I am constantly looking for cross curricular links in MFL yet usually failing to exploit them quite to their full advantage. Today, with a top set year 7 dual linguist class and a bit of time towards the end of term, I decided to dedicate a whole hour to acting and performing (and a little bit of German too).
I certainly can't take credit for the lesson plan, as that comes from our amazing Greg, but I'm sure he wouldn't mind me passing on my reflections. We teach a fairytale unit with our year 7 classes in the Summer term and as well as making big pointy flashing sparkly links to literacy, in exploring replacing nouns, adjectives and verbs to rewrite their own version of the story, we have been looking at intonation too. Today's lesson was devoted to Rotkäppchen (Little Red Riding Hood) and creating freeze frames of some key moments of the story.
We started by discussing how we might find an important part of the story - particularly if it was in a foreign language. Pupils know their fairytales well enough from their nursery days in order to remember the key parts - so it was just a case of matching vocabulary in both languages and getting the highlighters out. I then gave pupils 20 minutes in groups of 3 - 4 to come up with 3 freeze frames from crucial moments of the story - they had to find a line in the text to narrate the scene too.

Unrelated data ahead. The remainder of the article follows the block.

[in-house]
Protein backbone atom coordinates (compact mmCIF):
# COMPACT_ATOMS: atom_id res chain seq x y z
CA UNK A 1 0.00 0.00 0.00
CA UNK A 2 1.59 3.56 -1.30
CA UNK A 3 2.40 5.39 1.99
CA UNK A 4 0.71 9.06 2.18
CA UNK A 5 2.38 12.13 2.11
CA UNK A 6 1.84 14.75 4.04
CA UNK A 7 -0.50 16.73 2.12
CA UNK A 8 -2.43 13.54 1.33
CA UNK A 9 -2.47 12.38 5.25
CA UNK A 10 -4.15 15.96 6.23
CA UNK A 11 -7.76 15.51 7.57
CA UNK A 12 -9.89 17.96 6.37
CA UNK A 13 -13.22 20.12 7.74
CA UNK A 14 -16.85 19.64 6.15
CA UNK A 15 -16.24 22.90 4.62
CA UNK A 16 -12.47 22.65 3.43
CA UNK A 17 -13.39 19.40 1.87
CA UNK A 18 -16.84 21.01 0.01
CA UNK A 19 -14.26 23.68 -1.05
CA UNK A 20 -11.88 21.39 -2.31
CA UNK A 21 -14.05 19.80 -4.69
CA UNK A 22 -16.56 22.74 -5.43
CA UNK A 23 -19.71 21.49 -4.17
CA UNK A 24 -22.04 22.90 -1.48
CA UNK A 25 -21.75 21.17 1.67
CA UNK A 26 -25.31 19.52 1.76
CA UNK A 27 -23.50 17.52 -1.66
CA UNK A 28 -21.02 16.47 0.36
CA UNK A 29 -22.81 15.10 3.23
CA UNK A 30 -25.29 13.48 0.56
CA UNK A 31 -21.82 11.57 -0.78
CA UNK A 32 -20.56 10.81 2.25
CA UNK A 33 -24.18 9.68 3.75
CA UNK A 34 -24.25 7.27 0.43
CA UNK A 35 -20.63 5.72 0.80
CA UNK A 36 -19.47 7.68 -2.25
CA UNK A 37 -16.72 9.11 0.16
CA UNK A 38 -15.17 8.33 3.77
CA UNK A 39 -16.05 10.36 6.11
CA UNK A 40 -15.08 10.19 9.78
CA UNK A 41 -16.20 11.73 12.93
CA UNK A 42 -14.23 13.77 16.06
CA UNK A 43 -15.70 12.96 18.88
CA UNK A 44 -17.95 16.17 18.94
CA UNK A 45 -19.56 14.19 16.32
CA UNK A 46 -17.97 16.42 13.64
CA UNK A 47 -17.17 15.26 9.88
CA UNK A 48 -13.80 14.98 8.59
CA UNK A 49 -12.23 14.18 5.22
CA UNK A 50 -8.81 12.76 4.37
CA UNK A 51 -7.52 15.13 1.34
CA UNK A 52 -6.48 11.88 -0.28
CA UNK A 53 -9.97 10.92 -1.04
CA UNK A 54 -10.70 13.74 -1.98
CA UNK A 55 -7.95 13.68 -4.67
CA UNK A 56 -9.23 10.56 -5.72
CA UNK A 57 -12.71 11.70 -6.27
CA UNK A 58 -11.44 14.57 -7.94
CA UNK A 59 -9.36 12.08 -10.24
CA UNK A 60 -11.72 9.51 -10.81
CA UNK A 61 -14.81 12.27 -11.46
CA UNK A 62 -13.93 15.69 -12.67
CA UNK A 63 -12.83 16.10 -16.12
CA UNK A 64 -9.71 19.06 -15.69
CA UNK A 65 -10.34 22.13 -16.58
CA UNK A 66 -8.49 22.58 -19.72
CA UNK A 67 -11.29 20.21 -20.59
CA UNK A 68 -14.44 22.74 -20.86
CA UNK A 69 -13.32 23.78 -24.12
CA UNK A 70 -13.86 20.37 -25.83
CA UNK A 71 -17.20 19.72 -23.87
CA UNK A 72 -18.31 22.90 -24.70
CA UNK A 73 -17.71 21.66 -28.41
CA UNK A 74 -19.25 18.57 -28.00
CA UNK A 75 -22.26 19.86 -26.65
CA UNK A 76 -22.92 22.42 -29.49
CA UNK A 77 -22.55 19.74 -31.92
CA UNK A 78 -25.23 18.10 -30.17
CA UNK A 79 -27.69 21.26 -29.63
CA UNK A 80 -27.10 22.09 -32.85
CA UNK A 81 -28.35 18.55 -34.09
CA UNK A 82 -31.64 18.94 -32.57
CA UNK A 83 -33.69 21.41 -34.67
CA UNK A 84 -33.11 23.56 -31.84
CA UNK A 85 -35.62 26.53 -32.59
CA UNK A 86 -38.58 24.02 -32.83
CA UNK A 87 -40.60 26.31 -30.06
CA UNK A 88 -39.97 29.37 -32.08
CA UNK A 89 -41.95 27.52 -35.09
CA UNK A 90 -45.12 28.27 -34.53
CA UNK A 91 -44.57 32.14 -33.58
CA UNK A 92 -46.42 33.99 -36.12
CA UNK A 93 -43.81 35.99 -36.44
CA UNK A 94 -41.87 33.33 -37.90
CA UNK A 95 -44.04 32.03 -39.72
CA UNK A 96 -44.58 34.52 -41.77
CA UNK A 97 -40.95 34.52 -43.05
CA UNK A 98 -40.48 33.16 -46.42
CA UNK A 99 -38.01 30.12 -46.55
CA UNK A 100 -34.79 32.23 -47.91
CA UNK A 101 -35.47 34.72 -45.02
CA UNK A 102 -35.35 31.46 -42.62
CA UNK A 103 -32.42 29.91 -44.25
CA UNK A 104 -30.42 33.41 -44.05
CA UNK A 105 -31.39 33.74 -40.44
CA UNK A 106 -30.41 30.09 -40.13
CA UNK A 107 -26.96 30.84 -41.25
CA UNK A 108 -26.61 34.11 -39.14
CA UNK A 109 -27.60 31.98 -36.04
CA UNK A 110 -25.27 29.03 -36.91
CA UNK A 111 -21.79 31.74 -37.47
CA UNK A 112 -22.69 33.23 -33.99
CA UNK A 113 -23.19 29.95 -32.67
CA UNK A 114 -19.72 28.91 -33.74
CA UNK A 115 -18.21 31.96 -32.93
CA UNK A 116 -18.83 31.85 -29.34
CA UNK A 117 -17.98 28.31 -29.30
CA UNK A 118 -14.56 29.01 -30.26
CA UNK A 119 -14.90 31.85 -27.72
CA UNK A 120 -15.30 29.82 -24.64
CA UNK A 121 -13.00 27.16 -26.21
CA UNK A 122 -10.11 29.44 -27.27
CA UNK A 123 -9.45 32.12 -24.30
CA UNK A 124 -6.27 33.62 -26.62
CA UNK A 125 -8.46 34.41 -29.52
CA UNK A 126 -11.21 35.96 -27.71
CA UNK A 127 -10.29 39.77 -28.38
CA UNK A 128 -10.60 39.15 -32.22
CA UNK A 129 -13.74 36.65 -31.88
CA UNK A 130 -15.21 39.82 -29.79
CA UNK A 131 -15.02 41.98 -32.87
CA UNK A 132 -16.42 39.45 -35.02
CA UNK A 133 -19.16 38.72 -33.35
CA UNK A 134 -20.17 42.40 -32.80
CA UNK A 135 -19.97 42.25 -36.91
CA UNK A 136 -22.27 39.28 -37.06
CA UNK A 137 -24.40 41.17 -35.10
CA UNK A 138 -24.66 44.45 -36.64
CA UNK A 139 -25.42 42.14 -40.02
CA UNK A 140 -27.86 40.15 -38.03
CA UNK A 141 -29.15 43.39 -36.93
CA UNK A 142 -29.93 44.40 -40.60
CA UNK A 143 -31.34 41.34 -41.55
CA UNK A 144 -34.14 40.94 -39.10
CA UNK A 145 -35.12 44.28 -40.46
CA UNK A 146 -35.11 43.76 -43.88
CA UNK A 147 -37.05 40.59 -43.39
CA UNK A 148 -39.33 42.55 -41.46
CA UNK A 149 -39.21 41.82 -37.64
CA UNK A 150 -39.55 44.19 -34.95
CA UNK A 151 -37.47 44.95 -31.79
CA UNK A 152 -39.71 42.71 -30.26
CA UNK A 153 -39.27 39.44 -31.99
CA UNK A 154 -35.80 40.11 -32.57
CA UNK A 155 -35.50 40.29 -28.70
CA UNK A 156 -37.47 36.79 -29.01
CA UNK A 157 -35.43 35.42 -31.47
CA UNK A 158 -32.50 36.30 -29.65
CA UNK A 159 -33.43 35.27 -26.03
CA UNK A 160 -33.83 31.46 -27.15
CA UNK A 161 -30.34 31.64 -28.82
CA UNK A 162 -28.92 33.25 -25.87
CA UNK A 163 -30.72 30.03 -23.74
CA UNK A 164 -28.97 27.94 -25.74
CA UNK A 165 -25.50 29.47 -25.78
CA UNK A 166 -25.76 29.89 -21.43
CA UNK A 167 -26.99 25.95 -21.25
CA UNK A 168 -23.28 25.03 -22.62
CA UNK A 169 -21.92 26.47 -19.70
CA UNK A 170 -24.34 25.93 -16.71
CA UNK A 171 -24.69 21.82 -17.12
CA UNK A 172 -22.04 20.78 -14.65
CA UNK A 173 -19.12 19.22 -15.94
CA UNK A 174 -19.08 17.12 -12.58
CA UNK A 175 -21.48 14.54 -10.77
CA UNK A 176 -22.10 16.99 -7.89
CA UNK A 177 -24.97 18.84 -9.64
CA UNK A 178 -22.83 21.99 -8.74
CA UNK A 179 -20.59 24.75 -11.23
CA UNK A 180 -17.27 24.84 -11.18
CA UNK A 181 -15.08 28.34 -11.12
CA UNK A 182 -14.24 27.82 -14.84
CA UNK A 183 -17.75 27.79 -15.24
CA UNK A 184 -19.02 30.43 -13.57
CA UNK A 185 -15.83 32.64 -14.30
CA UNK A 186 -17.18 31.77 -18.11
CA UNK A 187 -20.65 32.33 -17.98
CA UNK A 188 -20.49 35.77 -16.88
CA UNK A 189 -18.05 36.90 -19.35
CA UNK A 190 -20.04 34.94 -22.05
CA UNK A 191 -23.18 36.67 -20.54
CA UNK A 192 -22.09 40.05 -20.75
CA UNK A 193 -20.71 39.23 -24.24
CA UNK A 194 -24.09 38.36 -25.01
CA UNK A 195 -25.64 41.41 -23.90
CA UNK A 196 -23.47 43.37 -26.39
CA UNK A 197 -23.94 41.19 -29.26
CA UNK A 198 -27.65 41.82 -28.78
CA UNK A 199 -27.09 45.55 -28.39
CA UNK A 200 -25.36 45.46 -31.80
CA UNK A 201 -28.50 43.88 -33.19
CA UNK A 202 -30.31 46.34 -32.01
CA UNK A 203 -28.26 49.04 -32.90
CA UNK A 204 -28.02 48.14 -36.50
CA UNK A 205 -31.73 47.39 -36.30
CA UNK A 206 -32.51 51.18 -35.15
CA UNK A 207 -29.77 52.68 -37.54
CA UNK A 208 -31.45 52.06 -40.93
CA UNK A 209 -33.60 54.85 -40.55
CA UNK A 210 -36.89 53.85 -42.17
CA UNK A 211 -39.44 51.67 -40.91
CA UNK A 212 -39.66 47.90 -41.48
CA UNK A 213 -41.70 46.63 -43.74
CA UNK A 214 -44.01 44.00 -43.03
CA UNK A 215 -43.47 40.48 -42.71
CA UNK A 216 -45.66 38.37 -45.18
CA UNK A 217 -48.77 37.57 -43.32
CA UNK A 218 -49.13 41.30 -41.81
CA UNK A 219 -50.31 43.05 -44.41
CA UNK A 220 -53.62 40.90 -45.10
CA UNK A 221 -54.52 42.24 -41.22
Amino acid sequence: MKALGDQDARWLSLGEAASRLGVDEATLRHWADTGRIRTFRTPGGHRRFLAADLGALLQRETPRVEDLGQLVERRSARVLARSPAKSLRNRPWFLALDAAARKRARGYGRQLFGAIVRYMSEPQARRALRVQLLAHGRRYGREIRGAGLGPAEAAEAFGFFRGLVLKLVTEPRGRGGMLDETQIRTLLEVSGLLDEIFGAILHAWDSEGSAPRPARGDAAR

I was initially sceptical that I may have given them too much time but they seemed to use every minute to practise and refine what their initial ideas were. When they presented their mini sketches and poses, they found they had all used similar moments from the story and text but presented them slightly differently. More able and talented pupils could manipulate the German, adding bits in such as "Ich bin..." to say who they were in the story if it wasn't obvious from their poses. I found that devoting time to skimming and scanning the text to find a piece they really wanted or needed helped them to focus on their reading skills yet for another, more realistic purpose than just answering a question. They were able to bring some creativity and flair to their language lessons and those pupils with a real talent for drama could show it off proudly to their classmates and the quieter ones could find a role for themselves too. Most of all, we had a real giggle during the lesson and I have learned that letting go and having a little more time can really allow pupils to get their heads round something of their own accord without the pressure to 'achieve' in a particular way.